evidence of protection judged to be convincing”.
The reason for the change was more thorough epidemiology. The earlier studies tended to be ‘retrospective’, relying on people to remember dietary details from the distant past. These results were often upended by ‘prospective’ protocols, in which the health of large populations was followed in real time.
The hypothesis that fatty foods are a direct cause of cancer has also been crumbling, along with the case for eating more fiber. The idea that red meat causes colon cancer is shrouded in ambiguity. Two meta-analyses published in 2011 reached conflicting conclusions—one finding a small effect and the other no clear link at all.
If hamburgers are carcinogenic, the effect appears to be mild. One study suggests that a 50-year-old man eating a hefty amount of red meat—about a third of a pound a day—raises his chance of getting colorectal cancer to 1.71% during the next decade, from 1.28%. Spread over a population of millions, that would have an impact. From the point of view of an individual, it barely seems to matter.
Trying to tweeze feeble effects from a tangle of variables, many of them unknown, inevitably leads to a tug of war of contradictory reports (as the San Diego meeting was winding up, a new paper on high-fat diets and breast cancer suggested there might be a connection after all).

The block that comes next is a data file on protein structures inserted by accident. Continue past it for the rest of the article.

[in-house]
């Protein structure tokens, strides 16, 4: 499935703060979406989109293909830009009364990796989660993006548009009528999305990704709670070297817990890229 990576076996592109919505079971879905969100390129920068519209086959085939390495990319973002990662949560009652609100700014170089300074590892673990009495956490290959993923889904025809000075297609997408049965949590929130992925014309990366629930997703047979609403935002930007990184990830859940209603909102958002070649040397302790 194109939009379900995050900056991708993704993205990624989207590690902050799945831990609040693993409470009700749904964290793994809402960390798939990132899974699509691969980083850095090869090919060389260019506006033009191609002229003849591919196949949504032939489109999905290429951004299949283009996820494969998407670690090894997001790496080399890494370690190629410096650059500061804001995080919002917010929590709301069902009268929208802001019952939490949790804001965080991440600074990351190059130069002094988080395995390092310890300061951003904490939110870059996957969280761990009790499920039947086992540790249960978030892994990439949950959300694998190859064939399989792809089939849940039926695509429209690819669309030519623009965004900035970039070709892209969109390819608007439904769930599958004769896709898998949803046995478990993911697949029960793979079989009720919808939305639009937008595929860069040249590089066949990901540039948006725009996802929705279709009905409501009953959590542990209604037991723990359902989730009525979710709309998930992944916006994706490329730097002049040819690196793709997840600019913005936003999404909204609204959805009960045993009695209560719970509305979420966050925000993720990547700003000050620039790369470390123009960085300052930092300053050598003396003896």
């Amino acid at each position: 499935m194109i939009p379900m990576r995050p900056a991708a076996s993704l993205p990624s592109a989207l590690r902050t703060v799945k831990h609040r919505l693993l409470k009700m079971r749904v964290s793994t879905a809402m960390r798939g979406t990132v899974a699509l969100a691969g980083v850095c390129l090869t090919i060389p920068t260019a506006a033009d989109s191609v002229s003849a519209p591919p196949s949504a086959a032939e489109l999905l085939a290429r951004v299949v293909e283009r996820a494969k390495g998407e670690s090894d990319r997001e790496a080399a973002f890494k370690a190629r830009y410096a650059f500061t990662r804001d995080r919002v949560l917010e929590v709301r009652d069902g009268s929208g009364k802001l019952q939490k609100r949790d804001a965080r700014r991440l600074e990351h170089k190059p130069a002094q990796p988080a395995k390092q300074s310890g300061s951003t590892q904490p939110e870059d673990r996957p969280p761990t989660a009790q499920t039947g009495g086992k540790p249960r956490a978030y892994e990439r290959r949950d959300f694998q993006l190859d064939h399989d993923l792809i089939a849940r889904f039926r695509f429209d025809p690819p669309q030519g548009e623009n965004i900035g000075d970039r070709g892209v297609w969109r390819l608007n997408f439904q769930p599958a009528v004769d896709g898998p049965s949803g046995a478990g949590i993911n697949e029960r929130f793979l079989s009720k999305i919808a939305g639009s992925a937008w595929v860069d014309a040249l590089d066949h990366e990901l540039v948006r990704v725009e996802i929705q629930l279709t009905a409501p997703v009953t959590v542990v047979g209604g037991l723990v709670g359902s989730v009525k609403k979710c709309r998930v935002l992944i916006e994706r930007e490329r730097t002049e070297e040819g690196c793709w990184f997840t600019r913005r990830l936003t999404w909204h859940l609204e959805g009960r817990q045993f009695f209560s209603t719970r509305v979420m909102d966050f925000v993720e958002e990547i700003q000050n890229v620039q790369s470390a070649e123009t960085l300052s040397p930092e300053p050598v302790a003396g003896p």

With even the most rigorous studies, it is hard to adjust for what epidemiologists call confounding factors: assiduous eaters of fruits and vegetables probably weigh less, exercise more often and are vigilant about their health in other ways. Some of this can be sorted out with randomised controlled trials, with two large groups of people arbitrarily assigned different diets. But such studies are expensive, and the rules are hard to enforce in the short term—and probably impossible over the many years it can take for cancer to develop.
The emphasis at the meeting was on other things: new immunotherapies, the role of chronic inflammation and the endlessly intricate subterfuges of cancer cells. With his focus on nutrition, Willett seemed like the odd man out.
“Diet and cancer have turned out to be more complex and challenging than any of us expected,” he said, standing thin as a rail at the lectern. There were some reasons for optimism. A study last year suggested that while eating lots of produce had no effect on most breast cancers, vegetables might reduce the occurrence